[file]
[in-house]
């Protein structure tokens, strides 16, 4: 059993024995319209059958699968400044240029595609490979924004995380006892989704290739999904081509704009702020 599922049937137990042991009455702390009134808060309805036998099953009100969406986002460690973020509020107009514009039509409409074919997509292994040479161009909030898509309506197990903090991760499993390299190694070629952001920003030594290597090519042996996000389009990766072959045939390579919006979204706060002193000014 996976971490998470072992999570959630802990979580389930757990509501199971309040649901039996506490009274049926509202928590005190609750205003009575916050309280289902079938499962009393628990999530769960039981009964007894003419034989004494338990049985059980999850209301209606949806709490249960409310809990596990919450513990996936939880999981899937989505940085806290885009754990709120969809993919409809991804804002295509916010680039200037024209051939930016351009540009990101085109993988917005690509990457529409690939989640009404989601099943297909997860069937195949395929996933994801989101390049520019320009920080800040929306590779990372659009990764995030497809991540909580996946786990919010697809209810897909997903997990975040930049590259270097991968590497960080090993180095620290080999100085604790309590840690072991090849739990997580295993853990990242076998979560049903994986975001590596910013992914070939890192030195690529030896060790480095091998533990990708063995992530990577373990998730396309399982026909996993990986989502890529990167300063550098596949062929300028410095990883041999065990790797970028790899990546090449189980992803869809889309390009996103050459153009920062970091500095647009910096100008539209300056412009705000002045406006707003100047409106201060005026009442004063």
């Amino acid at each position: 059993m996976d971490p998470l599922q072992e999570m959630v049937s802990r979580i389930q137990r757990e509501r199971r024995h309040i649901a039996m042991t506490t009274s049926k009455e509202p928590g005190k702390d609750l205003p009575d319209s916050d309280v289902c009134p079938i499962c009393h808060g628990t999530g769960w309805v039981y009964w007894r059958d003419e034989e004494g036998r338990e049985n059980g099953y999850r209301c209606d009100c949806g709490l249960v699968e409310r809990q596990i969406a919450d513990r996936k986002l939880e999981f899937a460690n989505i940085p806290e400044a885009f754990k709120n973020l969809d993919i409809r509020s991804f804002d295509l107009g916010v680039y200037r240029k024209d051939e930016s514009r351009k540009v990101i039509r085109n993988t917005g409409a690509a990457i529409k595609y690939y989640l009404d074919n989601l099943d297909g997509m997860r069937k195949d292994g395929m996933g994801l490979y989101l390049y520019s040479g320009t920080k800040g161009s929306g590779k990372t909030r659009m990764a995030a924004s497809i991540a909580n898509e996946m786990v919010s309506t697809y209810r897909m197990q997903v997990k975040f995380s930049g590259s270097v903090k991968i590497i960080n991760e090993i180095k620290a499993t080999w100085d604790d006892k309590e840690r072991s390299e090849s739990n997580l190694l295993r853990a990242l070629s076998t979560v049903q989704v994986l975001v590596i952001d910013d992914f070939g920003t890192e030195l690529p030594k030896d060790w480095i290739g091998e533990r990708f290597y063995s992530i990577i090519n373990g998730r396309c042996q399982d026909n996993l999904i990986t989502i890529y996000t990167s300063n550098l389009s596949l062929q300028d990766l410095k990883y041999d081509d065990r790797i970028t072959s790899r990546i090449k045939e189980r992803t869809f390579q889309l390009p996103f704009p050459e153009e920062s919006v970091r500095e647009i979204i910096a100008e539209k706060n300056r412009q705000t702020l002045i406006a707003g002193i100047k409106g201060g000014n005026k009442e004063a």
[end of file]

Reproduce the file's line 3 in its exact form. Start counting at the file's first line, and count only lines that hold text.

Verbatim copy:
């Amino acid at each position: 059993m996976d971490p998470l599922q072992e999570m959630v049937s802990r979580i389930q137990r757990e509501r199971r024995h309040i649901a039996m042991t506490t009274s049926k009455e509202p928590g005190k702390d609750l205003p009575d319209s916050d309280v289902c009134p079938i499962c009393h808060g628990t999530g769960w309805v039981y009964w007894r059958d003419e034989e004494g036998r338990e049985n059980g099953y999850r209301c209606d009100c949806g709490l249960v699968e409310r809990q596990i969406a919450d513990r996936k986002l939880e999981f899937a460690n989505i940085p806290e400044a885009f754990k709120n973020l969809d993919i409809r509020s991804f804002d295509l107009g916010v680039y200037r240029k024209d051939e930016s514009r351009k540009v990101i039509r085109n993988t917005g409409a690509a990457i529409k595609y690939y989640l009404d074919n989601l099943d297909g997509m997860r069937k195949d292994g395929m996933g994801l490979y989101l390049y520019s040479g320009t920080k800040g161009s929306g590779k990372t909030r659009m990764a995030a924004s497809i991540a909580n898509e996946m786990v919010s309506t697809y209810r897909m197990q997903v997990k975040f995380s930049g590259s270097v903090k991968i590497i960080n991760e090993i180095k620290a499993t080999w100085d604790d006892k309590e840690r072991s390299e090849s739990n997580l190694l295993r853990a990242l070629s076998t979560v049903q989704v994986l975001v590596i952001d910013d992914f070939g920003t890192e030195l690529p030594k030896d060790w480095i290739g091998e533990r990708f290597y063995s992530i990577i090519n373990g998730r396309c042996q399982d026909n996993l999904i990986t989502i890529y996000t990167s300063n550098l389009s596949l062929q300028d990766l410095k990883y041999d081509d065990r790797i970028t072959s790899r990546i090449k045939e189980r992803t869809f390579q889309l390009p996103f704009p050459e153009e920062s919006v970091r500095e647009i979204i910096a100008e539209k706060n300056r412009q705000t702020l002045i406006a707003g002193i100047k409106g201060g000014n005026k009442e004063a």